National Grid ESO warns of tight margins as power price set to surge beyond £300/MWh

Low winds and falling temperatures caused power prices to spike on the evening of the 26 November, as National Grid ESO warned of tight margins. The average wind generation on the 25 November was around 5GW, which is lower than the 7GW average for this time of the year. This combined with an increase in energy demand as the weather gets colder leading to power prices to shoot up during the evening peak of demand on the 26 November, reaching a high of over £313/MWh around 7pm.

As a result of the events on the evening of the 26 November, National Grid ESO warned of the tight capacity margins due to variable renewable generation and falling temperatures. The National Grid has offered similar warning on a number of occasions, including October, where similar situations also stretched the grid.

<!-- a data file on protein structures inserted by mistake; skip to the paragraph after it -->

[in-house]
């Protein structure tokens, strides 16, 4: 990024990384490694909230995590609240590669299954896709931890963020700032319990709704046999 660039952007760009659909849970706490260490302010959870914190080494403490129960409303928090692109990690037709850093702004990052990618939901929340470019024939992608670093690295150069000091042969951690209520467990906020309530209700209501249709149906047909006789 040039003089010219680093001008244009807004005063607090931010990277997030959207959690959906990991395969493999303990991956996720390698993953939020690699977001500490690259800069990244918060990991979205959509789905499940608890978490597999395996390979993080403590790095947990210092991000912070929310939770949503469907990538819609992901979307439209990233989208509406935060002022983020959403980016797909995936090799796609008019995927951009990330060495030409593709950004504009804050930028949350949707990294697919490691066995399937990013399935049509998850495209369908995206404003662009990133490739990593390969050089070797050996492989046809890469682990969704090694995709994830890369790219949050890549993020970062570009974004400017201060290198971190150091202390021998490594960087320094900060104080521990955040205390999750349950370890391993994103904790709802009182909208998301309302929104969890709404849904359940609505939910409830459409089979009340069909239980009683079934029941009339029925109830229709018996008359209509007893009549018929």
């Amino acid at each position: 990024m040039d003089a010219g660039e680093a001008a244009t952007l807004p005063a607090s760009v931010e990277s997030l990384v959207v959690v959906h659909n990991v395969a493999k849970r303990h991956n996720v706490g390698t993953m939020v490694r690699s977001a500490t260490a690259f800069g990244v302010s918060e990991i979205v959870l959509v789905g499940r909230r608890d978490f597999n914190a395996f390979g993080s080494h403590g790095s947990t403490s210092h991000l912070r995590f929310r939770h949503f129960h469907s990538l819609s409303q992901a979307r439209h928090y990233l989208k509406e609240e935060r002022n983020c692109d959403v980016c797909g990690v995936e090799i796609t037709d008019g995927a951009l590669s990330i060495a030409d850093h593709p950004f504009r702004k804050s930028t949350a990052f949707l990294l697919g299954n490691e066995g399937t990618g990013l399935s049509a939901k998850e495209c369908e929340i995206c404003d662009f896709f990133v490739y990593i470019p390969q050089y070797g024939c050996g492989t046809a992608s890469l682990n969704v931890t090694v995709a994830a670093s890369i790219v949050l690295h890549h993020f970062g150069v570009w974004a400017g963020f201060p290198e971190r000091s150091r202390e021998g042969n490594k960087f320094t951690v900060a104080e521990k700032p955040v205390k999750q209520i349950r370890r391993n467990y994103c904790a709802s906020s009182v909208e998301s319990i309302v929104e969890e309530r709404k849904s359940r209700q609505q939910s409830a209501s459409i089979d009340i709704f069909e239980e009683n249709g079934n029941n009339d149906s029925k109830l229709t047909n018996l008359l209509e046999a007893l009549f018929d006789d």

Sustainability leaders craft 10-point plan to revamp corporate purpose

A new report has been published from the University of Cambridge's Institute for Sustainable Leadership, capturing ideas on embedding purpose across a business. The institute captured learnings from leaders within four large multinational companies; DSM, Ingka Group (IKEA), Interface and Unilever, to produce this report.